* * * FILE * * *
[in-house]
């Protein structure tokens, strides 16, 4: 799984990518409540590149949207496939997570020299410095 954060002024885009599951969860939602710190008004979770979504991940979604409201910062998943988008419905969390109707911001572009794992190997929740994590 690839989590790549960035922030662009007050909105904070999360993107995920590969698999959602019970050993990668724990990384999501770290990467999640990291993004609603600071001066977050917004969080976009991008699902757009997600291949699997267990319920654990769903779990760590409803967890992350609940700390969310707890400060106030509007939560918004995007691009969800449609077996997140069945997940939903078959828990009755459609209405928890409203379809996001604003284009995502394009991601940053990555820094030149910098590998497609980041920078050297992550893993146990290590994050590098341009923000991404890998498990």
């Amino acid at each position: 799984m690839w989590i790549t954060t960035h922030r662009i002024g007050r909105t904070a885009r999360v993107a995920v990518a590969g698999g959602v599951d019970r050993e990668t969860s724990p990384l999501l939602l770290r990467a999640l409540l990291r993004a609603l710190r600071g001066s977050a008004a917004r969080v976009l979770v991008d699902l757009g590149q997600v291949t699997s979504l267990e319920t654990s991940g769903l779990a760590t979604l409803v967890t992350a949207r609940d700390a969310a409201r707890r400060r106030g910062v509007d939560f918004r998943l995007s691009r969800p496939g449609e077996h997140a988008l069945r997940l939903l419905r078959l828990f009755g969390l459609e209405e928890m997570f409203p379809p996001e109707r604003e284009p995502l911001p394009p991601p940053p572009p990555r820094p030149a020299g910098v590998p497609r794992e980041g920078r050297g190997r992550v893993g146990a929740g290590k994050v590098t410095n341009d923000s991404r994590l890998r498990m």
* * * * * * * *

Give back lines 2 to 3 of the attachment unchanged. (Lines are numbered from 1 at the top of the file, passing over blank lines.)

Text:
């Protein structure tokens, strides 16, 4: 799984990518409540590149949207496939997570020299410095 954060002024885009599951969860939602710190008004979770979504991940979604409201910062998943988008419905969390109707911001572009794992190997929740994590 690839989590790549960035922030662009007050909105904070999360993107995920590969698999959602019970050993990668724990990384999501770290990467999640990291993004609603600071001066977050917004969080976009991008699902757009997600291949699997267990319920654990769903779990760590409803967890992350609940700390969310707890400060106030509007939560918004995007691009969800449609077996997140069945997940939903078959828990009755459609209405928890409203379809996001604003284009995502394009991601940053990555820094030149910098590998497609980041920078050297992550893993146990290590994050590098341009923000991404890998498990």
């Amino acid at each position: 799984m690839w989590i790549t954060t960035h922030r662009i002024g007050r909105t904070a885009r999360v993107a995920v990518a590969g698999g959602v599951d019970r050993e990668t969860s724990p990384l999501l939602l770290r990467a999640l409540l990291r993004a609603l710190r600071g001066s977050a008004a917004r969080v976009l979770v991008d699902l757009g590149q997600v291949t699997s979504l267990e319920t654990s991940g769903l779990a760590t979604l409803v967890t992350a949207r609940d700390a969310a409201r707890r400060r106030g910062v509007d939560f918004r998943l995007s691009r969800p496939g449609e077996h997140a988008l069945r997940l939903l419905r078959l828990f009755g969390l459609e209405e928890m997570f409203p379809p996001e109707r604003e284009p995502l911001p394009p991601p940053p572009p990555r820094p030149a020299g910098v590998p497609r794992e980041g920078r050297g190997r992550v893993g146990a929740g290590k994050v590098t410095n341009d923000s991404r994590l890998r498990m």